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La poésie des verrous08/06/2015 - par Mark Tungate
Si le journaliste Mark Tungate se félicite de ce que le pont des Arts soit enfin débarrassé de ses «cadenas d'amour», le mot «cadenas» l'entraîne sur des pistes marketing ou publicitaires inattendues. Ce qui ne résout pas le problème des milliers de clés qui gisent désormais au fond de la Seine...
And so the locks have been removed from the pont des Arts. Good riddance: they were ugly and attracted dodgy lock merchants to what was once the most elegant bridge in Paris. Also, I found the idea of a lock to symbolise a relationship somewhat grotesque. The rings exchanged at a wedding are a far more suitable metaphor: connected and yet apart, retaining their own identity.
But it got me wondering about locks and who makes them. Think of a lock brand and what comes to mind? For me it’s Yale, instantly. When you go to their website, you see that they have a very strong brand identity, with a powerful black-on-yellow logo. Just looking at it makes you feel more secure. The site is also rather charming, especially the “jargon buster” that helps you identify different types of lock. For a word nerd like me, this was a treasure trove of poetic terms: deadbolt, eurogroove (I would dance to that), hookbolts, mortice, snib, spindle and thumbturn. Even the word locksmith, a maker of locks, is one of the loveliest in the English language. Locks appeal to us in their intricacy, the mystery of their mechanism. You Tube is full of amateurs picking locks. We also think of Houdini, plunging into a river in a chained and locked box, tiny steel picks concealed in his cheeks.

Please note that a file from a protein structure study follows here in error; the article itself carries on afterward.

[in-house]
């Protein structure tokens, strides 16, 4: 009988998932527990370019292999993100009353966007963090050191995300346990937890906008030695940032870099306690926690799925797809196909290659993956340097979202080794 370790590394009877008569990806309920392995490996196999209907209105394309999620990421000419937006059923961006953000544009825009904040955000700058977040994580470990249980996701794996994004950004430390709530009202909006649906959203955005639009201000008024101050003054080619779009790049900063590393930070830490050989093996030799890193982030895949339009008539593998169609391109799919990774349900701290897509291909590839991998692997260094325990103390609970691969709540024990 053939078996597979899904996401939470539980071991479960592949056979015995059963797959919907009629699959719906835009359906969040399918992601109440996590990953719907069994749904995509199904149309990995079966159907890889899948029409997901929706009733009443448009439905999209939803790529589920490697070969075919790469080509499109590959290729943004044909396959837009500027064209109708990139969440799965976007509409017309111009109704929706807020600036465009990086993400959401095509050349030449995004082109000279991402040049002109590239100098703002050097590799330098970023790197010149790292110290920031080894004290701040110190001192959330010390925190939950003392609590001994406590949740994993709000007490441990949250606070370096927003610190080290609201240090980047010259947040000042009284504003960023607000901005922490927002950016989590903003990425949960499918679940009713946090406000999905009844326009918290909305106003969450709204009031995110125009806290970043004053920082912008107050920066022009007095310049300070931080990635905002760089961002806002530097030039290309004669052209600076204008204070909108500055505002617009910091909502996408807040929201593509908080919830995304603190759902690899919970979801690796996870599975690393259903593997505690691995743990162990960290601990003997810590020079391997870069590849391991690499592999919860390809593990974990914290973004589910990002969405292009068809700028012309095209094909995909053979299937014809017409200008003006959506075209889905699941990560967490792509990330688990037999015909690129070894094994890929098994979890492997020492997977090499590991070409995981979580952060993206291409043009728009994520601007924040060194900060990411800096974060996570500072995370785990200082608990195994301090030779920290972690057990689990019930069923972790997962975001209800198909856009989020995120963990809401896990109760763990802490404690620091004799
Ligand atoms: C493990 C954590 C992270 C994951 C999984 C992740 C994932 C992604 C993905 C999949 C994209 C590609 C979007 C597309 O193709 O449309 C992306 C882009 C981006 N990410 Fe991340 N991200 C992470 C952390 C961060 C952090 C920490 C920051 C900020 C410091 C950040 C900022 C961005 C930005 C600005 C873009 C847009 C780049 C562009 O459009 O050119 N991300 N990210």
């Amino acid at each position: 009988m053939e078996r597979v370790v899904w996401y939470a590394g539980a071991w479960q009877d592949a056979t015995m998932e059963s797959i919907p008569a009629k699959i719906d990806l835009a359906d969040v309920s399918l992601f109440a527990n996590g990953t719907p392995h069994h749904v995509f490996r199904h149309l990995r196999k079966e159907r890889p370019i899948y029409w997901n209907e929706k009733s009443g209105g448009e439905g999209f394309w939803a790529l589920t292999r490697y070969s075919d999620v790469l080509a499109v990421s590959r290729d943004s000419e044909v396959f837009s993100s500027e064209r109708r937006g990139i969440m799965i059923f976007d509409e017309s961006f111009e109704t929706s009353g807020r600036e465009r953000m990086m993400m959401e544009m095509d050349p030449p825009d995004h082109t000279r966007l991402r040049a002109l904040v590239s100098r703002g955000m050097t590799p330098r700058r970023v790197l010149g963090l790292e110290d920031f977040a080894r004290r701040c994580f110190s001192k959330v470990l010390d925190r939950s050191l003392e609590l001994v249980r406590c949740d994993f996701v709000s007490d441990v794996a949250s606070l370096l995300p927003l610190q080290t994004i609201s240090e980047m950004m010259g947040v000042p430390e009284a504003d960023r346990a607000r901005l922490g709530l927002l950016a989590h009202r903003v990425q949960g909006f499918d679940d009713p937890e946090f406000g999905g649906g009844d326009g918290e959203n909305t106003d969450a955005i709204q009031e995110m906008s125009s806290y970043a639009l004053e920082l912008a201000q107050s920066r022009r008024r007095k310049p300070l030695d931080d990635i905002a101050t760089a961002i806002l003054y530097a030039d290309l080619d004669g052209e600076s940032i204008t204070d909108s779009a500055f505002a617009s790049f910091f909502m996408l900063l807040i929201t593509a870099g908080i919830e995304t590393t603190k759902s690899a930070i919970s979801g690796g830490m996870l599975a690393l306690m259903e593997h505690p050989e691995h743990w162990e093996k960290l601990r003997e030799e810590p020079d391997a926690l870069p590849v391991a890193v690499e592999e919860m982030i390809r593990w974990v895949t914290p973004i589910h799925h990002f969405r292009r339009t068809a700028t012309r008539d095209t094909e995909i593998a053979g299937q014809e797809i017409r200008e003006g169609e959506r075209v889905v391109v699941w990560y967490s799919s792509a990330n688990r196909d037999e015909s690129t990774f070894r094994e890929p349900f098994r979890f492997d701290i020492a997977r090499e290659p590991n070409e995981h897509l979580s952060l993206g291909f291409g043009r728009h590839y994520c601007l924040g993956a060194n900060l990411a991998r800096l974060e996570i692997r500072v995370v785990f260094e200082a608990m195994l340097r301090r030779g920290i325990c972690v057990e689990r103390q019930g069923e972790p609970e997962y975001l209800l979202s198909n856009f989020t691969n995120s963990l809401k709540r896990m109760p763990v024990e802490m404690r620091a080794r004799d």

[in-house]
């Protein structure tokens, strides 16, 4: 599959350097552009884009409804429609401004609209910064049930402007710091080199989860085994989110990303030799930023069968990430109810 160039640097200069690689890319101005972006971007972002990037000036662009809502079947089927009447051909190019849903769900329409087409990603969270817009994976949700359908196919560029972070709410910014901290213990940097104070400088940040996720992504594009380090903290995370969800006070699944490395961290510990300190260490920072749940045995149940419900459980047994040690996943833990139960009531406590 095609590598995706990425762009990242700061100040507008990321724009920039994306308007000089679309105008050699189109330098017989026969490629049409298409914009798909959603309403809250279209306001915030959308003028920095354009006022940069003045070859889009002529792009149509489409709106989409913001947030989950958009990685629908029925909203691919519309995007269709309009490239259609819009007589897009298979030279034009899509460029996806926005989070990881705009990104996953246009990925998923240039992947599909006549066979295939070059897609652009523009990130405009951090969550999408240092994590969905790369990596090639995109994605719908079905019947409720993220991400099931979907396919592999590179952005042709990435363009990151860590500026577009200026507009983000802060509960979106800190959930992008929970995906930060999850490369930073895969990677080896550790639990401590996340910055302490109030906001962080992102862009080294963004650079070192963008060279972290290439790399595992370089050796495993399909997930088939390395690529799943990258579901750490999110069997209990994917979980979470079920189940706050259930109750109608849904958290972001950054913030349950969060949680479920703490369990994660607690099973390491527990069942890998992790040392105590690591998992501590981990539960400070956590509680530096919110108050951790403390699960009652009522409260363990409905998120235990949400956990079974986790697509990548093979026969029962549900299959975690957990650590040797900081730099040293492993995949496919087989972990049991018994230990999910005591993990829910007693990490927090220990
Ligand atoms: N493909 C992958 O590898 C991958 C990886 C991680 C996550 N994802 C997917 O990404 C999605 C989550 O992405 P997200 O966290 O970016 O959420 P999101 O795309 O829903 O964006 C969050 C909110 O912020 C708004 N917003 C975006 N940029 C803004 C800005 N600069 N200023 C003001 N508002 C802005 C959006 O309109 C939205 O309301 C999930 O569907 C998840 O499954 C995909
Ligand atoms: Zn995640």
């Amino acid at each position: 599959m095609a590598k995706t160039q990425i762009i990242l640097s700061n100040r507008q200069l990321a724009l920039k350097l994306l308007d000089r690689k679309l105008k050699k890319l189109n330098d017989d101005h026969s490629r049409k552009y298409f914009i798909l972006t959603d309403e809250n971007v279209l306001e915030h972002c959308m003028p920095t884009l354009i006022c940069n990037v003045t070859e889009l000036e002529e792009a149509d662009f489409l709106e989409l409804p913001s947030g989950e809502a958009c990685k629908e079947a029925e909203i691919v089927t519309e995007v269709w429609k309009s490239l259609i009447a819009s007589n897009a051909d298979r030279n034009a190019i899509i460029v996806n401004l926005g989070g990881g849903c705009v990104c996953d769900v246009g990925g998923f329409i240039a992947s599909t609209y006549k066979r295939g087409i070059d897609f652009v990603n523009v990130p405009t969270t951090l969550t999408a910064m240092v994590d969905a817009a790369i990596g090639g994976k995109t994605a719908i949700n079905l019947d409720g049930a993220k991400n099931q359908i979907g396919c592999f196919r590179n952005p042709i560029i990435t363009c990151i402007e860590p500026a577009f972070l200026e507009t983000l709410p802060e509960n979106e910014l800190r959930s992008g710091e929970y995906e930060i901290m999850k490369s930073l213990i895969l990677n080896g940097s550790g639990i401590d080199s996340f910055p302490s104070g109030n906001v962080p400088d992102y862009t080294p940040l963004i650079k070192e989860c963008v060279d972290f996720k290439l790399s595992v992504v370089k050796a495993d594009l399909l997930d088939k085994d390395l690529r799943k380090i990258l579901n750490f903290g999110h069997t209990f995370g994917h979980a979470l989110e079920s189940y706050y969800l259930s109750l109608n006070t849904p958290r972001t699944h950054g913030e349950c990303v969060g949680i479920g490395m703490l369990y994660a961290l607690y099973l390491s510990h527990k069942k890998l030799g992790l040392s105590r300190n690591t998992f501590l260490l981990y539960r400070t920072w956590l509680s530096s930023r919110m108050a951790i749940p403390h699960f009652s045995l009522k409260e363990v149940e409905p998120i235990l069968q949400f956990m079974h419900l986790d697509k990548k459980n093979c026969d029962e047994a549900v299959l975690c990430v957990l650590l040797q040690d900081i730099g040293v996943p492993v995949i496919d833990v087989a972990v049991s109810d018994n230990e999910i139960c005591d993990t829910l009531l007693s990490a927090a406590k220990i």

Finally, the talk of locks brought to mind one of my favourite advertising concepts: the writer Sean Trapani’s idea that there are only three kinds of advertising, which he calls Nets, Locks and Erasers. A Net is something you don’t have but aspire to (Nike, or luxury brands). A Lock is something that keeps danger at bay, or makes you feel secure (Volvo). And an Eraser gets rid of your problems (headache? Take an Aspirin).
From a PR point of view, the Paris mayor’s office dealt with the locks issue pretty well. Having been caught in a net by the selfishness of the selfie generation, they explained the inherent danger (45 tons of locks were about to make the bridge collapse) and then offered a convenient eraser: we may turn the locks into a sculpture.
There remains the problem of thousands of keys at the bottom of the Seine. But those will provide a nice puzzle for future archaeologists.